Another Chance 4 Horses (AC4H) is a 501c3 run by Christy Sheidy and her two underage daughters Lara and Selina. They run a "broker owned program" and a "traditional rescue".
Let me start by saying I have worked side by side with them before and know a majority of their "routine". This report is not to use foul language and make false accusations about them, rather to inform the public of the truth behind their "rescue".
Their supposed "broker owned program" is a program where they have a broker (someone who buys and sells horses), particulary they are working with Brian Moore at this time. They go to his barn and take pictures of some of his horses and ponies and do videos. A majority of the time they have no idea about how old, tall, or what breed the equine is and just make guesses (that are usually way off), or they state it to be a more desiarable breed. They advertise Brian as being a kill-buyer (a person who buys horses to directly ship to slaughter), which he is. However, the horses they claim are at risk, are at no risk at all of going to slaughter. Greys, Studs, work horses (too much bone), horses under 900 pounds (i.e. ponies, miniatures, yearlings) are not wanted at the slaughter houses in Canada (which is where Brian sends his horses to). Take a look at their website and notice how many of these "at risk" equines fit the unwanted bill.
I personally attend the auction where Brian buys his horses. He buys under multiple numbers. He buys the horses he is actually sending directly for slaughter, and then buys horses Christy has told him are in demand through her program (i.e. standardbreds, saddlebreds, morgans, minis, ponies). The two groups are purchased under different numbers. He will buy up to 100+ horses at an auction each week...however how many new ones do you see on their site?
They also used to work with Jesse Austin (a broker, no longer a kill buyer). I would attend auctions with him, watch him "pick out" the horses he knew AC4H could sell, and then trailer them over to their "pick up barn" jump on the horses and ride them around for pics and video. Jesse is not, and has not been a kill buyer for years, his horses where never at any risk of going to slaughter, however that is what they lead everyone to believe.
When working with a broker, the broker will buy the horse for a certain amount of money, then tell Christy what he wants for it, say $300. Christy will then instantly add $100 if not more to the horses price. They also demand a mandatory donation of $25 to any horse "bailed". They used to also charge a $35 delivery to the pick up barn fee. You would think this would go to the person delivering them, but no it never did. They also charge $55 for "vetting fees" which is only a coggins that cost $22 from Dr. Holt in Honeybrook, PA. Sometimes the brokers have "rare" breeds (i.e. Warmbloods, Morgans, Chincoteague Ponies, Sport Ponies, etc.) that AC4H thinks are worth more. I have personally seen them list a pony for over $1,000 that the broker only wanted about $450 for. Do the math.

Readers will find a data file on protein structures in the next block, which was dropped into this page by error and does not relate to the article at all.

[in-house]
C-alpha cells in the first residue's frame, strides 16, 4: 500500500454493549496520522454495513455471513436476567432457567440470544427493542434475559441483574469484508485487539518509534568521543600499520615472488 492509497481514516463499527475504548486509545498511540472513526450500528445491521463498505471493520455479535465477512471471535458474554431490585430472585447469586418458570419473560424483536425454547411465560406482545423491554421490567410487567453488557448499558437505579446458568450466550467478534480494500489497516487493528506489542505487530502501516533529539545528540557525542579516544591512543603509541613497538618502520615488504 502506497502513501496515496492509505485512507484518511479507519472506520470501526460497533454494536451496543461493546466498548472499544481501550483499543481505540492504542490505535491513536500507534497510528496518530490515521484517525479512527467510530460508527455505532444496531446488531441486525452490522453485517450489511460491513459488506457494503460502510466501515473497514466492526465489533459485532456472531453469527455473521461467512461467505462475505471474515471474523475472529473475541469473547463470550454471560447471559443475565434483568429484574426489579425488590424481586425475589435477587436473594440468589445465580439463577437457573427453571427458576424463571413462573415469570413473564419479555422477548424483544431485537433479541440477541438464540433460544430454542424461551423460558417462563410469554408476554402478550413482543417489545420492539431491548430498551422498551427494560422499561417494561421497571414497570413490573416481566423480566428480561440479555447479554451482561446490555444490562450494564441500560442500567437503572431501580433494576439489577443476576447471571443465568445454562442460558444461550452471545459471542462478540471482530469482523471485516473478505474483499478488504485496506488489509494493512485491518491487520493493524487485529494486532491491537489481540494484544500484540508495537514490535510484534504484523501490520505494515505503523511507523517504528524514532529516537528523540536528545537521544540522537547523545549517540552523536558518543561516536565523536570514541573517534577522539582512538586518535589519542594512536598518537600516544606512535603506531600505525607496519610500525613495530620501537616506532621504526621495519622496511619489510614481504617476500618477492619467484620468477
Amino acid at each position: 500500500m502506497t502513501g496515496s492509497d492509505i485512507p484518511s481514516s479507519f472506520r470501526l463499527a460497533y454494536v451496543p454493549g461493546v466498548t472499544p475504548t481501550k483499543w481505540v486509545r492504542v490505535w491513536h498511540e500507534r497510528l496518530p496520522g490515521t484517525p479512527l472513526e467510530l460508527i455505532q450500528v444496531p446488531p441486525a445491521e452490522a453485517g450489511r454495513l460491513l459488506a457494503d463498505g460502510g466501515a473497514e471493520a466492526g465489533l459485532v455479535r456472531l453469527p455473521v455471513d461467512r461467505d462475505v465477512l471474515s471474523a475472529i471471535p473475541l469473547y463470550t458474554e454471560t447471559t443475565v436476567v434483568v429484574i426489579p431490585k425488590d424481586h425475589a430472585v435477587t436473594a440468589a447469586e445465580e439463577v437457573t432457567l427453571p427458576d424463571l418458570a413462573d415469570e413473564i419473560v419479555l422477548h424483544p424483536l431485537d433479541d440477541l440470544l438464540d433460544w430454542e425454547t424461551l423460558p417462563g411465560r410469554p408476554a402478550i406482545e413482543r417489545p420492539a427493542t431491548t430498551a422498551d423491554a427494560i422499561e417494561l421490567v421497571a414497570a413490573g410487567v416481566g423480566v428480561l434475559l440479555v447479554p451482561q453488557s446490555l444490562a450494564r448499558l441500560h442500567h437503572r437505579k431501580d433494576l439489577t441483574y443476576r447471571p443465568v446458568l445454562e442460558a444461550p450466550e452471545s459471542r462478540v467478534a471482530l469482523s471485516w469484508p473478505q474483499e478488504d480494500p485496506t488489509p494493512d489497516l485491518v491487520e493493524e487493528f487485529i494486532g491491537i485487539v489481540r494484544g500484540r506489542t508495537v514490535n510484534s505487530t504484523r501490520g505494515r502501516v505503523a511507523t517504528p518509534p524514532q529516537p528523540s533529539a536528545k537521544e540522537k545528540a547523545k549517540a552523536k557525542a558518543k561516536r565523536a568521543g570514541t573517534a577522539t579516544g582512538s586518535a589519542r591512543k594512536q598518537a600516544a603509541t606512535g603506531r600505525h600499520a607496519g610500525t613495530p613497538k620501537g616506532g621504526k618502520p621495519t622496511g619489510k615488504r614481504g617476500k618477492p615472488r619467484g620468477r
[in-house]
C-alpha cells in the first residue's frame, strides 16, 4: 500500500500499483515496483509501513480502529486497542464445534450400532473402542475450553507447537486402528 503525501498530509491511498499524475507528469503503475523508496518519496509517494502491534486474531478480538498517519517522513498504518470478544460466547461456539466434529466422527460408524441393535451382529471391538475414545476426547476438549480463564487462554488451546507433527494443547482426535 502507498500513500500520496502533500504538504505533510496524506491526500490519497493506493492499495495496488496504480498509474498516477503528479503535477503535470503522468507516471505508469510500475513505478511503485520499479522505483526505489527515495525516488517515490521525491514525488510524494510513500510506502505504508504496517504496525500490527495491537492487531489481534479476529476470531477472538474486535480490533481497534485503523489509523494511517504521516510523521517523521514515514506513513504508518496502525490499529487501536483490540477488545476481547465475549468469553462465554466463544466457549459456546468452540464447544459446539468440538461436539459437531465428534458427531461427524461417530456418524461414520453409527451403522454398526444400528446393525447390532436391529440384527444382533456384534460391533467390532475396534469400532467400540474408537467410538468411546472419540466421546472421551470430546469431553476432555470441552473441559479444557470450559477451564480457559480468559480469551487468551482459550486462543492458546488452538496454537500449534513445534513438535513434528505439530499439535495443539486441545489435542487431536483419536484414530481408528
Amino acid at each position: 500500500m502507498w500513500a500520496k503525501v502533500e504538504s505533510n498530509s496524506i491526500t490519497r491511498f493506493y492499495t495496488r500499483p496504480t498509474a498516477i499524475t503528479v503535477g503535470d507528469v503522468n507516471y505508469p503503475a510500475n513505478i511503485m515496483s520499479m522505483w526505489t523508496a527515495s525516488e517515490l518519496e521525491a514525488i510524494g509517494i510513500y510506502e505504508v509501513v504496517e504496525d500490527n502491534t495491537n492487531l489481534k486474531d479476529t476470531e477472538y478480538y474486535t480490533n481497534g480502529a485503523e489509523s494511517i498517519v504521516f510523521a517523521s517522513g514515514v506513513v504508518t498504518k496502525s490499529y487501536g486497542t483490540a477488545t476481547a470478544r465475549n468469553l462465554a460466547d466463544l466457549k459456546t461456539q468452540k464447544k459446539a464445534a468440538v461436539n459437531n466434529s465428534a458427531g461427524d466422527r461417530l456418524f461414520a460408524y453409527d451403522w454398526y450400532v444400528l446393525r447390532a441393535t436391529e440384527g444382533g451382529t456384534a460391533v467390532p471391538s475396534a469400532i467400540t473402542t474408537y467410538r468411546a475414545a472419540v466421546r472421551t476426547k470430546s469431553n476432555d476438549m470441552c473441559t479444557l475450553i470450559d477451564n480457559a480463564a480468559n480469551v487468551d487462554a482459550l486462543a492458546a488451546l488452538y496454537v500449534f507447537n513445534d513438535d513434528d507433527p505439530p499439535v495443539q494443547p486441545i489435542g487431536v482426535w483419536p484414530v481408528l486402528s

To show their lack of care of the horses, and only their pockets...Jesse once had a 21 year old grey Thoroughbred mare that was suffering from cancer horribly. She was at his barn for about two weeks and was being kept in a stall with grain twice daily and all the hay she could eat but was loosing weight drastically. When one of the daughters texted one day and said she had been "bailed" I informed her that the horse was not fit to travel, she was too thin. She then responded with well, if she's so thin will you take money off her purchase price? (This is after she had already been paid for through them). I told her no, that they horse needed to be removed from their site and the best option was euthanasia. They let her slide that week but demanded we bring her the following week.
There was also a situation where they had sold a mule we had. When we went to get her in the field she was dead. She had died from natural causes (being extremely old). When I informed one of the daughers, she said let me check with the lady that bougtht her. Shortly later she asked if we had any other mules, that they lady would take a different one. We did, and we took it up to them. Later to find they had tried to trade the second mule off as the same mule. The lady who bought her knew right away it was a different mule and was furious and scared about what had happened to the first one. They never told her, I ended up messaging her and letting her know.
You would think that with all the money they rake in for these "at risk" horses they would be able to pay the brokers their money the same week they recieve it right? Not the case. The broker I worked for had to wait up to a month and a half to recieve his money. They always would write post dated checks, tell him to hold them, then they would bounce. They would blame PayPal for slow transfers etc. They are so poor at money management they would under pay all the time and even over pay! At one point the excuse was "well we were expecting to recieve $2,000 from selling one of our traditional rescue horses...." ... hm. That would indicate they had already spent $2,000 that was not theirs to spend...
I hope this information helps anyone who is looking to "save" a horse from AC4H to reconsider...